Journal Article

‘Career Preference’, ‘Transients’ and ‘Converts’: A Study of Social Workers' Retention in Child Protection and Welfare

Kenneth Burns

in The British Journal of Social Work

Published on behalf of British Association of Social Workers

Volume 41, issue 3, pages 520-538
Published in print April 2011 | ISSN: 0045-3102
Published online November 2010 | e-ISSN: 1468-263X | DOI: http://dx.doi.org/10.1093/bjsw/bcq135
‘Career Preference’, ‘Transients’ and ‘Converts’: A Study of Social Workers' Retention in Child Protection and Welfare

Show Summary Details

Preview

Both domestically and internationally, retaining social workers in statutory child protection and welfare work has been identified as a problem. However, this issue appears to receive only modest attention from researchers. This paper reports on the findings of a study that examined the retention of ‘front line’ child protection and welfare social workers in one Health Service Executive area in the Republic of Ireland. A qualitative study was undertaken with forty-four social workers with experience of this work setting. Whilst familiar themes, such as organisational supports, social exchanges with peers, amongst others, were highlighted as important in social workers' decisions to stay or leave, a grounded analysis of the data highlighted the importance of a theme not previously presented in this research. In this study, participants made links between their understandings of career pathways for newly qualified social workers and what they perceived as the key role play by child protection and welfare in ‘proving’ or inducting newly qualified social workers and the likelihood of their retention in this sector. This analysis led to the construction of a career preference typology with three ‘types’ of social worker: ‘career preference’, ‘transients’ and ‘converts’.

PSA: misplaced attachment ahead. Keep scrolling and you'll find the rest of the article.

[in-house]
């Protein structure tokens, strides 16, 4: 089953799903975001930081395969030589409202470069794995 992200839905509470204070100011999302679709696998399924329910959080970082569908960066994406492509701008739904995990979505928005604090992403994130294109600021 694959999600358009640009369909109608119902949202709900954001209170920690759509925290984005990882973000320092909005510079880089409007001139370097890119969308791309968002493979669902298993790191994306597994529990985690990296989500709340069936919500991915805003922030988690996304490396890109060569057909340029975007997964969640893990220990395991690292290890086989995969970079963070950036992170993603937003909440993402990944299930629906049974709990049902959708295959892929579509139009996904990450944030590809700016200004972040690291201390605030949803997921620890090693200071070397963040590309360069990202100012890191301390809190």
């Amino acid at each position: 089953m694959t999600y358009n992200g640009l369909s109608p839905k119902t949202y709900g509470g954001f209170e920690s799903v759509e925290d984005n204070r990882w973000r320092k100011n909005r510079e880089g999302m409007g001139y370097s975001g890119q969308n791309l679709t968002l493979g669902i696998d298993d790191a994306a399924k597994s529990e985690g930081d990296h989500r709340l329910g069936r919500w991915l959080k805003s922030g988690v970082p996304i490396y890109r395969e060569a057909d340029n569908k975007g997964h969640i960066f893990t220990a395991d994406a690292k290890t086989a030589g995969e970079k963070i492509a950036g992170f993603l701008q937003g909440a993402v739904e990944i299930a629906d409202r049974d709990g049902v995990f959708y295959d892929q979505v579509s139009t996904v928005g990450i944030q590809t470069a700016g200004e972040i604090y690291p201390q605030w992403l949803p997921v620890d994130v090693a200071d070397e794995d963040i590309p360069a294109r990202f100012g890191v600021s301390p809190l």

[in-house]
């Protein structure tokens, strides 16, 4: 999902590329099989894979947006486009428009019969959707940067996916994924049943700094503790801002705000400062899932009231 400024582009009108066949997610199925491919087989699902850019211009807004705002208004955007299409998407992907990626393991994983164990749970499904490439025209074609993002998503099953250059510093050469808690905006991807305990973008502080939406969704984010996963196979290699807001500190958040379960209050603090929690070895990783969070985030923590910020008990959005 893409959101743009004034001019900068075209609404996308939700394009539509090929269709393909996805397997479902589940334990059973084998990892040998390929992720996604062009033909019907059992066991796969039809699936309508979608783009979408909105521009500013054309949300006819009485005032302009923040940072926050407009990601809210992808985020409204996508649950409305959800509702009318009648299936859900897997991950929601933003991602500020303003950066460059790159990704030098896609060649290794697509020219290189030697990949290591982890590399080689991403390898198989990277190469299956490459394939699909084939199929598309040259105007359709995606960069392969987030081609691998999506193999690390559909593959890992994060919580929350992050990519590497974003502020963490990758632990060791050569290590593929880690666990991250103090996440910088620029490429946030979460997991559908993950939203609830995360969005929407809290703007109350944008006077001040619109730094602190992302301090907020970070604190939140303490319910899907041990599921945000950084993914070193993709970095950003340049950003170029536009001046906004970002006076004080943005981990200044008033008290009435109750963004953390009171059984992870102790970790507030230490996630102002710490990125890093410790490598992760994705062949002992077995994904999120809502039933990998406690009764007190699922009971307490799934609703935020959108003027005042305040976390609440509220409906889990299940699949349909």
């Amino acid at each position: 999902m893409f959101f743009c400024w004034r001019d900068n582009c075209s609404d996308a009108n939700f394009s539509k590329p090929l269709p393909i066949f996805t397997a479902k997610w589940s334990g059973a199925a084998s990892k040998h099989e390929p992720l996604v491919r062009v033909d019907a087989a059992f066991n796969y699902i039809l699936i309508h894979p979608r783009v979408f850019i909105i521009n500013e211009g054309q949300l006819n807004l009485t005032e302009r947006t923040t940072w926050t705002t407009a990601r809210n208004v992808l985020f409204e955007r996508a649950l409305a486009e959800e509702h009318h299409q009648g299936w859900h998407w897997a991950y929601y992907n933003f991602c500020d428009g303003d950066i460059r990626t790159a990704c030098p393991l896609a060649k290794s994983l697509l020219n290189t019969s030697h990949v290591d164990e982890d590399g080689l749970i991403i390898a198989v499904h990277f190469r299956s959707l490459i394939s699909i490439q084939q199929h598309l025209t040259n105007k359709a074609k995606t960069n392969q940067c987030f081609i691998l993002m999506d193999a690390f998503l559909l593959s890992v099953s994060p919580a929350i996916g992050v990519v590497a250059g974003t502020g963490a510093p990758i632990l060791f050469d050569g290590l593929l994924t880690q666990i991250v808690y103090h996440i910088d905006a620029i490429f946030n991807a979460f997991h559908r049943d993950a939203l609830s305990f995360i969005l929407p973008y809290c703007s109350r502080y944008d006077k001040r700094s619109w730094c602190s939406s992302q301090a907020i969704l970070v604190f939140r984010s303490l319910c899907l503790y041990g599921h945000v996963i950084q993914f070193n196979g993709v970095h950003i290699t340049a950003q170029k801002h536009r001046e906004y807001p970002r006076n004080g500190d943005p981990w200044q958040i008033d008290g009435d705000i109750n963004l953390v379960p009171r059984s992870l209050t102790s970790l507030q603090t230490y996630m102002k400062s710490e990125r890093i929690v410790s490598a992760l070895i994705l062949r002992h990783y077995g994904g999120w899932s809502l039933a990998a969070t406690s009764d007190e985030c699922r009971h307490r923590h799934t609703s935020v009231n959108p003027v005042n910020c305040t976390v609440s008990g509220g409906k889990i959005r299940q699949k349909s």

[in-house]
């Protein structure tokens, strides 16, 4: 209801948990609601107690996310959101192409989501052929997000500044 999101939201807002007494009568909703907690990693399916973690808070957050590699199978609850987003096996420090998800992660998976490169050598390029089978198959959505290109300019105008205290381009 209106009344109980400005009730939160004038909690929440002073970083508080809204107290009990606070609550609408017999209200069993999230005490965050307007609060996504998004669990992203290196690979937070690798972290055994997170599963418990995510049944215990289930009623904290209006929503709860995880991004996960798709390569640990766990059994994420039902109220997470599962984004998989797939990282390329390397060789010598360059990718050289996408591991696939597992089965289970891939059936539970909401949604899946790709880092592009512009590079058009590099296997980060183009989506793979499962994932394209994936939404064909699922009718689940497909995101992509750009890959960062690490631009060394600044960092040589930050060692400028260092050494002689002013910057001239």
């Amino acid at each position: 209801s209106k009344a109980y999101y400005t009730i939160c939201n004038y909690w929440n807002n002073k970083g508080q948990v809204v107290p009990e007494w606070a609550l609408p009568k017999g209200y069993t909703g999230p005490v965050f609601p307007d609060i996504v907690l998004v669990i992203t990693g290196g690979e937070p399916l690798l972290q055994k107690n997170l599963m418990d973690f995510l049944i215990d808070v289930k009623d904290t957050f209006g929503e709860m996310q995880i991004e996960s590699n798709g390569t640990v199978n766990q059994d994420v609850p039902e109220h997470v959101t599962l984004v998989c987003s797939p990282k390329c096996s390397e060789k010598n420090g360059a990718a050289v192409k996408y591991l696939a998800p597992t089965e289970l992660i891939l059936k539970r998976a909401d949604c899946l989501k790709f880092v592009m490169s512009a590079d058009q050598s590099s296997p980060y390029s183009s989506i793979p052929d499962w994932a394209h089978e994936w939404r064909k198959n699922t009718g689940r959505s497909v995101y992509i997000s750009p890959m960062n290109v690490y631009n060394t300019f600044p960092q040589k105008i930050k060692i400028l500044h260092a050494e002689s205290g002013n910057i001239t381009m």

Keywords: Child protection; job retention and turnover; newly qualified social workers; social work career typology; metaphors in the spoken language of social workers; Republic of Ireland

Journal Article.  7271 words.  Illustrated.

Subjects: Social Work

Full text: subscription required

How to subscribe Recommend to my Librarian

Users without a subscription are not able to see the full content. Please, subscribe or login to access all content.